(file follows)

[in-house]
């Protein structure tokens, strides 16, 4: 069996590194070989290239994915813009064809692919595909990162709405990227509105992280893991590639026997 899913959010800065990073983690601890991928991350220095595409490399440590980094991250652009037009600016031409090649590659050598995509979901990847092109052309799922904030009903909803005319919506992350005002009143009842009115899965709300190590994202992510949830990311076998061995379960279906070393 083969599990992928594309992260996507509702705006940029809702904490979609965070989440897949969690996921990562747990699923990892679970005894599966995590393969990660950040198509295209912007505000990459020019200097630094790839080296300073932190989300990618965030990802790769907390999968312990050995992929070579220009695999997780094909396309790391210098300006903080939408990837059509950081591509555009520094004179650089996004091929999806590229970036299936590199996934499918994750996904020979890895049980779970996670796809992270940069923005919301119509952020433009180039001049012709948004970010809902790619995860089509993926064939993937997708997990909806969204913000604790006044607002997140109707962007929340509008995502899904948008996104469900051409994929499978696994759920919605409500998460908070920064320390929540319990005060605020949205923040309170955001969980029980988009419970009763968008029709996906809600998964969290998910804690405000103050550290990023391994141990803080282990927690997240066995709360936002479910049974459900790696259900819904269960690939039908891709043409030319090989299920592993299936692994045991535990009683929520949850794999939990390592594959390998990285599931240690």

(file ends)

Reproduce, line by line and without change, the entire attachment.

[in-house]
């Protein structure tokens, strides 16, 4: 069996590194070989290239994915813009064809692919595909990162709405990227509105992280893991590639026997 899913959010800065990073983690601890991928991350220095595409490399440590980094991250652009037009600016031409090649590659050598995509979901990847092109052309799922904030009903909803005319919506992350005002009143009842009115899965709300190590994202992510949830990311076998061995379960279906070393 083969599990992928594309992260996507509702705006940029809702904490979609965070989440897949969690996921990562747990699923990892679970005894599966995590393969990660950040198509295209912007505000990459020019200097630094790839080296300073932190989300990618965030990802790769907390999968312990050995992929070579220009695999997780094909396309790391210098300006903080939408990837059509950081591509555009520094004179650089996004091929999806590229970036299936590199996934499918994750996904020979890895049980779970996670796809992270940069923005919301119509952020433009180039001049012709948004970010809902790619995860089509993926064939993937997708997990909806969204913000604790006044607002997140109707962007929340509008995502899904948008996104469900051409994929499978696994759920919605409500998460908070920064320390929540319990005060605020949205923040309170955001969980029980988009419970009763968008029709996906809600998964969290998910804690405000103050550290990023391994141990803080282990927690997240066995709360936002479910049974459900790696259900819904269960690939039908891709043409030319090989299920592993299936692994045991535990009683929520949850794999939990390592594959390998990285599931240690």